What is Irritable Bowel Syndrome

Jul 28, 2022

Irritable Bowel SyndromeIrritable bowel syndrome (IBS) is a common ailment that affects the large intestine. The typical symptoms include abdominal pain, bloating and gas, cramping, diarrhea, and/or constipation. While not a life-threatening condition, the extreme discomfort, pain and embarrassment that the condition causes, makes it a serious one that requires expert medical care. This is a chronic ailment and will require long-term medical care and supervision. While mild cases can be controlled by managing diet and stress and incorporating lifestyle changes, it is wise to consult a gastroenterologist before attempting any home treatment.

Types of IBS

In the past, IBS had several names, depending on the specifics of the conditions. These included IBS colitis, mucous colitis, spastic colon, nervous colon and spastic bowel. Today, only the term IBS is used but it is divided into four distinct categories:

  • IBS-C: IBS with constipation
  • IBS-D: IBS with diarrhea
  • IBS-M: IBS that alternates between diarrhea and constipation
  • IBS-U: Un-subtyped IBS is used for those whose symptoms do not fall under any of the above categories but have IBS.

You May Have IBS If...

  • You suffer from abdominal pain and bloating that become more acute when there is a bowel movement.
  • There is a change in how often a bowel movement occurs.
  • The appearance of the stool has changed.
  • There is mucus in the stool.
  • There is a sharp increase in the passing of gas (flatulence).
  • There is unexplained weight loss.
  • You have diarrhea at night.
  • Nausea and vomiting that have no other cause.
  • Rectal bleeding is observed.
  • Swallowing becomes difficult.

Also Read: Knowing When to Go to the Hospital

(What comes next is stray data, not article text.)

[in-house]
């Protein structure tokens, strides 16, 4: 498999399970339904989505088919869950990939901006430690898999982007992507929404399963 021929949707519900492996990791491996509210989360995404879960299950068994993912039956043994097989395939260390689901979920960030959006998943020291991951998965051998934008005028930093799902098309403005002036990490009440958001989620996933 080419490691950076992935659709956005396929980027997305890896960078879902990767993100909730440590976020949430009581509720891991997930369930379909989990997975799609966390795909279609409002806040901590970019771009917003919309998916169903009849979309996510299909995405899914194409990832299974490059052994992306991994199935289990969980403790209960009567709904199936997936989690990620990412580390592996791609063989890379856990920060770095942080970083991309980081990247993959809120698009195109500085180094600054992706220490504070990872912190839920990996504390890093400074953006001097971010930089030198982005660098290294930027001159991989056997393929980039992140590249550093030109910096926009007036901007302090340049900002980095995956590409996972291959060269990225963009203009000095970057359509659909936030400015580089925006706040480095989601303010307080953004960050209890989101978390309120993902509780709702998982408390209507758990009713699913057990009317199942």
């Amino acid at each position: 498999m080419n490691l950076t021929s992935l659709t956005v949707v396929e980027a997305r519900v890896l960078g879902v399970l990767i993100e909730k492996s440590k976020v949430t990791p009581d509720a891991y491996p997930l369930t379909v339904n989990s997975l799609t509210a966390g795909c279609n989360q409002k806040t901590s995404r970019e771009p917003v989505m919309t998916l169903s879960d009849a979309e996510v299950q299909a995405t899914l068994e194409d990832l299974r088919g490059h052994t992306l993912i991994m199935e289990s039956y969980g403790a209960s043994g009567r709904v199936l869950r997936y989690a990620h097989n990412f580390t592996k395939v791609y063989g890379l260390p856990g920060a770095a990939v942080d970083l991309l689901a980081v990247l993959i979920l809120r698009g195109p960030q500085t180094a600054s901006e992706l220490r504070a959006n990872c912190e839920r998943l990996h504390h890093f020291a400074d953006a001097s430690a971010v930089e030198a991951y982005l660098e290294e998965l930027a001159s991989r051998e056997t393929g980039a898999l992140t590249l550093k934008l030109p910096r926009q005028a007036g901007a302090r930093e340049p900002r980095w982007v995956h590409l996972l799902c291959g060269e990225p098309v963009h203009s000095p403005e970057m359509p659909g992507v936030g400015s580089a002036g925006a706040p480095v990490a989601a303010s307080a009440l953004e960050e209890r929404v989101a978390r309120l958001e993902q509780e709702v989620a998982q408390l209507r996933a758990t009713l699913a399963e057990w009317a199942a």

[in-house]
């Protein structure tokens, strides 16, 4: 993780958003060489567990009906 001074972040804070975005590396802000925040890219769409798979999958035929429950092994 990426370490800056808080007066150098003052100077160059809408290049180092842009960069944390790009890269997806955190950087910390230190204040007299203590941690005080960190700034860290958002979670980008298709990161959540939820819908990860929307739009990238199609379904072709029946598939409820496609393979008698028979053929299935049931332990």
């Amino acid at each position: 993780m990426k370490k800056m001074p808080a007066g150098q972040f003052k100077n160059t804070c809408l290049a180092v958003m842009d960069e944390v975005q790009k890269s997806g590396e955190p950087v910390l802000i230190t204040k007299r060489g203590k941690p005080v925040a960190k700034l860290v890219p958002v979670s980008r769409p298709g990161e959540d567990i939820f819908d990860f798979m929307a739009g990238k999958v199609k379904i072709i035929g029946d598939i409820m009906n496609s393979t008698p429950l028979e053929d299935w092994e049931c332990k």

The Causes of IBS

The causes of IBS are still not completely known. However, several factors have been found to play a role in the development of IBS:

  • The muscles of the intestine contract to push food through it. If the contractions become stronger or last longer, the result may be bloating, gas and diarrhea. If the contractions are weak, then the stool may become dry and hard, causing constipation.
  • The digestive system is easily affected by mental stress and anxiety. That is one reason for appetite loss when stressed. If the mental tension is excessive, the resulting stress on the abdomen can upset the normal digestive process, leading to the development of IBS symptoms.
  • Stress at a young age can cause gastric problems that only become apparent in the form of IBS in later life.
  • IBS has been known to occur after an attack of gastroenteritis.
  • The intestine contains bacteria that aid in digestion but if the amount of this bacteria becomes too much, IBS can develop.
  • Changes to the microbes in the gut can cause IBS.

Risk Factors

Risk of IBS increases in the following cases:

  • Person is below the age of 50 - IBS is more common in people of a younger age.
  • Women who have had estrogen therapy before or after menopause.
  • Person suffers from stress, anxiety or any other form of mental pressure.
  • Family history of IBS – in other words, if a significant number of close relatives suffer from it.